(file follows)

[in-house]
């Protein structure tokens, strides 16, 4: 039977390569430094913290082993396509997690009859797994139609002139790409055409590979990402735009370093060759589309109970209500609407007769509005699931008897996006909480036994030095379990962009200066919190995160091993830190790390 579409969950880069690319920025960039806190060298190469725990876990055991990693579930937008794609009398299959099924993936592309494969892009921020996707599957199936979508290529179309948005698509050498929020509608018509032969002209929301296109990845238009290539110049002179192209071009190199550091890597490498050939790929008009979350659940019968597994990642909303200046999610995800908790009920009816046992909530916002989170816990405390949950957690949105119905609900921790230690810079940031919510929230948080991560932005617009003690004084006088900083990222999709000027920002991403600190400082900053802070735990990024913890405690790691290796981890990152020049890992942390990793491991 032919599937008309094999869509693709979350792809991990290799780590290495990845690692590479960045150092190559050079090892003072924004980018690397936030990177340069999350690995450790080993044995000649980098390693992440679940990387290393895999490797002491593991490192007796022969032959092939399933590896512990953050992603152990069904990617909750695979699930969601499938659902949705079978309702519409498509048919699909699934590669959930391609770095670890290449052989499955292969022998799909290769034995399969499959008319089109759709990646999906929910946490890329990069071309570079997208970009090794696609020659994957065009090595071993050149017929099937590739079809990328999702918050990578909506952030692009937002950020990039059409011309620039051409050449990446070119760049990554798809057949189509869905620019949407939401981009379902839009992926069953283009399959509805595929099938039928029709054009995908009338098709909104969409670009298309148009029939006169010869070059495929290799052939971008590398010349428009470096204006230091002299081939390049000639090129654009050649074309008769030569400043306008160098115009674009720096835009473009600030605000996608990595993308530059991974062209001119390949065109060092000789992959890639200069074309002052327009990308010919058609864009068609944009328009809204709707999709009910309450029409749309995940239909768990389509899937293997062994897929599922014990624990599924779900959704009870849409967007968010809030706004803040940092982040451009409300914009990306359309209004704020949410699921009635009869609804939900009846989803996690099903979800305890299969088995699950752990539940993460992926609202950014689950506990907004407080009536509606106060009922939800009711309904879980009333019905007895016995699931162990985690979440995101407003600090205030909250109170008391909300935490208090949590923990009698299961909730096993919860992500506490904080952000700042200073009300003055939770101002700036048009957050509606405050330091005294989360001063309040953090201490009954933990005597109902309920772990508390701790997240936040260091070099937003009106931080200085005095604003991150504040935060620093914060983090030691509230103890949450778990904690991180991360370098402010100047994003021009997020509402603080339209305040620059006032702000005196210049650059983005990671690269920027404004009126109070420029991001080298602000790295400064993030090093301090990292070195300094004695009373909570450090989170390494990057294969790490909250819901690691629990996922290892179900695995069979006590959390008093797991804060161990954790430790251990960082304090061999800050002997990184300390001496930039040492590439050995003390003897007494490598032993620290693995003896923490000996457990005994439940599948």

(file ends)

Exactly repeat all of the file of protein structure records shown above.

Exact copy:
[in-house]
């Protein structure tokens, strides 16, 4: 039977390569430094913290082993396509997690009859797994139609002139790409055409590979990402735009370093060759589309109970209500609407007769509005699931008897996006909480036994030095379990962009200066919190995160091993830190790390 579409969950880069690319920025960039806190060298190469725990876990055991990693579930937008794609009398299959099924993936592309494969892009921020996707599957199936979508290529179309948005698509050498929020509608018509032969002209929301296109990845238009290539110049002179192209071009190199550091890597490498050939790929008009979350659940019968597994990642909303200046999610995800908790009920009816046992909530916002989170816990405390949950957690949105119905609900921790230690810079940031919510929230948080991560932005617009003690004084006088900083990222999709000027920002991403600190400082900053802070735990990024913890405690790691290796981890990152020049890992942390990793491991 032919599937008309094999869509693709979350792809991990290799780590290495990845690692590479960045150092190559050079090892003072924004980018690397936030990177340069999350690995450790080993044995000649980098390693992440679940990387290393895999490797002491593991490192007796022969032959092939399933590896512990953050992603152990069904990617909750695979699930969601499938659902949705079978309702519409498509048919699909699934590669959930391609770095670890290449052989499955292969022998799909290769034995399969499959008319089109759709990646999906929910946490890329990069071309570079997208970009090794696609020659994957065009090595071993050149017929099937590739079809990328999702918050990578909506952030692009937002950020990039059409011309620039051409050449990446070119760049990554798809057949189509869905620019949407939401981009379902839009992926069953283009399959509805595929099938039928029709054009995908009338098709909104969409670009298309148009029939006169010869070059495929290799052939971008590398010349428009470096204006230091002299081939390049000639090129654009050649074309008769030569400043306008160098115009674009720096835009473009600030605000996608990595993308530059991974062209001119390949065109060092000789992959890639200069074309002052327009990308010919058609864009068609944009328009809204709707999709009910309450029409749309995940239909768990389509899937293997062994897929599922014990624990599924779900959704009870849409967007968010809030706004803040940092982040451009409300914009990306359309209004704020949410699921009635009869609804939900009846989803996690099903979800305890299969088995699950752990539940993460992926609202950014689950506990907004407080009536509606106060009922939800009711309904879980009333019905007895016995699931162990985690979440995101407003600090205030909250109170008391909300935490208090949590923990009698299961909730096993919860992500506490904080952000700042200073009300003055939770101002700036048009957050509606405050330091005294989360001063309040953090201490009954933990005597109902309920772990508390701790997240936040260091070099937003009106931080200085005095604003991150504040935060620093914060983090030691509230103890949450778990904690991180991360370098402010100047994003021009997020509402603080339209305040620059006032702000005196210049650059983005990671690269920027404004009126109070420029991001080298602000790295400064993030090093301090990292070195300094004695009373909570450090989170390494990057294969790490909250819901690691629990996922290892179900695995069979006590959390008093797991804060161990954790430790251990960082304090061999800050002997990184300390001496930039040492590439050995003390003897007494490598032993620290693995003896923490000996457990005994439940599948």